I prefer to use the Eligius bitcoin mining pool because the pool takes no cut (compared to the larger, more popular BTC Guild, which takes 3-5%). The “getting started” for the Eligius Bitcoin mining pool doesn’t show how to configure Phoenix2, which is faster than, and supports more features over the older Phoenix 1.xx miner. Here’s a quick/dirty tutorial of how I set them up to work together on my machine.
NOTE: It’s cheaper to buy bitcoin on an exchange than to mine it. The cost of a dedicated machine will probably take 1-2 years to recoup.
Step 1: Download Phoenix 2
Extract it to a folder on your hard drive, like
c:phoenix. Anywhere. Doesn’t really matter.
Step 2: Create phoenix.cfg
Create it in that same folder. It should contain something like this. Once running you can play around with some of the parameters.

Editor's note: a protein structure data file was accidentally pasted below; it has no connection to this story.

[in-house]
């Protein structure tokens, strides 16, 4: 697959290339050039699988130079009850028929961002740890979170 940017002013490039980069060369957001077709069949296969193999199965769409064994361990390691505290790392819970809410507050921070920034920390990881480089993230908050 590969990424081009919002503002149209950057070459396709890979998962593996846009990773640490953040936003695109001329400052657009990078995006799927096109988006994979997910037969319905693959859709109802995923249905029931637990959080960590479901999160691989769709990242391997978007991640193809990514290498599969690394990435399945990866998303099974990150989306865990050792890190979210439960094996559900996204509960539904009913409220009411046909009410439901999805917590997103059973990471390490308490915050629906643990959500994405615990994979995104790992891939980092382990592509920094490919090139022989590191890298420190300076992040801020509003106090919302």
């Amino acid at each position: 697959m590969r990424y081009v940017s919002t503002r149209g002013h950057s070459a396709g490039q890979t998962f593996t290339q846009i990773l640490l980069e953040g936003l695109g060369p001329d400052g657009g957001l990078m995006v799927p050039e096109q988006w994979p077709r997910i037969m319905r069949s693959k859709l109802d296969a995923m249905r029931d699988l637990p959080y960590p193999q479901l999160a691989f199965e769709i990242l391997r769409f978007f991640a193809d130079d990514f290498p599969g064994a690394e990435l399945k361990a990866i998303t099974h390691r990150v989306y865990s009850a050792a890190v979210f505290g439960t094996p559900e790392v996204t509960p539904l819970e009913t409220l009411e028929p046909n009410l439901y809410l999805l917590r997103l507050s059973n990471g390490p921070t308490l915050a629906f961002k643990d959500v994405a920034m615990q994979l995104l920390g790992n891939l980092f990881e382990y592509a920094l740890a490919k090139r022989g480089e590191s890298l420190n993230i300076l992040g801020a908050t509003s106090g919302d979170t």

[general] autodetect = +cl -cpu verbose = False backend = http://1PhiLHuzbozkqVkWYZEUiptKNGYNfne9Hb:email@example.com:8337 backups = http://rpcuser:rpcpassword@localhost:8332/ failback = 600 queuesize = 1 ratesamples = 100 logfile = False [cl:0:0] name = GPU 0 kernel = phatk2 aggression = 1 bfi_int = True fastloop = False goffset = True vectors = True vectors4 = False worksize = 128
Once running, you can tinker around with these last parameters to get the highest Mhash/s rate. You will want to change the username to be the backend property to be where you want your rewards to be sent when the pool finds a new block (ideally yourself). You will also need some luck for the pool to start finding Bitcoin. You can generate a higher chance of that happening by donating bitcoin to
Step 3: There is no step 3. Just run
phoenix.exe from that folder. Go find something to do while your computer makes you money.